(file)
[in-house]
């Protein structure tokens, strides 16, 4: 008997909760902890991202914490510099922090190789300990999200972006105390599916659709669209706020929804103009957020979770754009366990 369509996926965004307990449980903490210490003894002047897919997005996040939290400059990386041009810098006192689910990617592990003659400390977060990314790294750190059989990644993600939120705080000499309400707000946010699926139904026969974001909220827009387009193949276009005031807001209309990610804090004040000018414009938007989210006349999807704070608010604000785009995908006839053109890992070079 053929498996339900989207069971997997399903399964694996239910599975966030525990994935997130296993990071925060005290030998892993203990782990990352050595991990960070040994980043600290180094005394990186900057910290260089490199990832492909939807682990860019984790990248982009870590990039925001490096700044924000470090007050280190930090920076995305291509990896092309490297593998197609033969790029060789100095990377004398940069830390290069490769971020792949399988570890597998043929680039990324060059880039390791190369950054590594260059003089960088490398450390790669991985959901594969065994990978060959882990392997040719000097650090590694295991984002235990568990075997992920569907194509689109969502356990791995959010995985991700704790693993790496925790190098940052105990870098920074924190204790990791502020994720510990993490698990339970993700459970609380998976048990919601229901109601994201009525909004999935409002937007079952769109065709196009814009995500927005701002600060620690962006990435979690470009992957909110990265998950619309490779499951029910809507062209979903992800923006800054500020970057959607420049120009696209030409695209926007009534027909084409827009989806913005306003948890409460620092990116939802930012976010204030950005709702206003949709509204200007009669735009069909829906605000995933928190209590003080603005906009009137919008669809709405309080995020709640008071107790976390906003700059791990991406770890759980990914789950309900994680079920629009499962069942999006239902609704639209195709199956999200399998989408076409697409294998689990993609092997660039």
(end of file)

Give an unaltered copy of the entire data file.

[in-house]
């Protein structure tokens, strides 16, 4: 008997909760902890991202914490510099922090190789300990999200972006105390599916659709669209706020929804103009957020979770754009366990 369509996926965004307990449980903490210490003894002047897919997005996040939290400059990386041009810098006192689910990617592990003659400390977060990314790294750190059989990644993600939120705080000499309400707000946010699926139904026969974001909220827009387009193949276009005031807001209309990610804090004040000018414009938007989210006349999807704070608010604000785009995908006839053109890992070079 053929498996339900989207069971997997399903399964694996239910599975966030525990994935997130296993990071925060005290030998892993203990782990990352050595991990960070040994980043600290180094005394990186900057910290260089490199990832492909939807682990860019984790990248982009870590990039925001490096700044924000470090007050280190930090920076995305291509990896092309490297593998197609033969790029060789100095990377004398940069830390290069490769971020792949399988570890597998043929680039990324060059880039390791190369950054590594260059003089960088490398450390790669991985959901594969065994990978060959882990392997040719000097650090590694295991984002235990568990075997992920569907194509689109969502356990791995959010995985991700704790693993790496925790190098940052105990870098920074924190204790990791502020994720510990993490698990339970993700459970609380998976048990919601229901109601994201009525909004999935409002937007079952769109065709196009814009995500927005701002600060620690962006990435979690470009992957909110990265998950619309490779499951029910809507062209979903992800923006800054500020970057959607420049120009696209030409695209926007009534027909084409827009989806913005306003948890409460620092990116939802930012976010204030950005709702206003949709509204200007009669735009069909829906605000995933928190209590003080603005906009009137919008669809709405309080995020709640008071107790976390906003700059791990991406770890759980990914789950309900994680079920629009499962069942999006239902609704639209195709199956999200399998989408076409697409294998689990993609092997660039």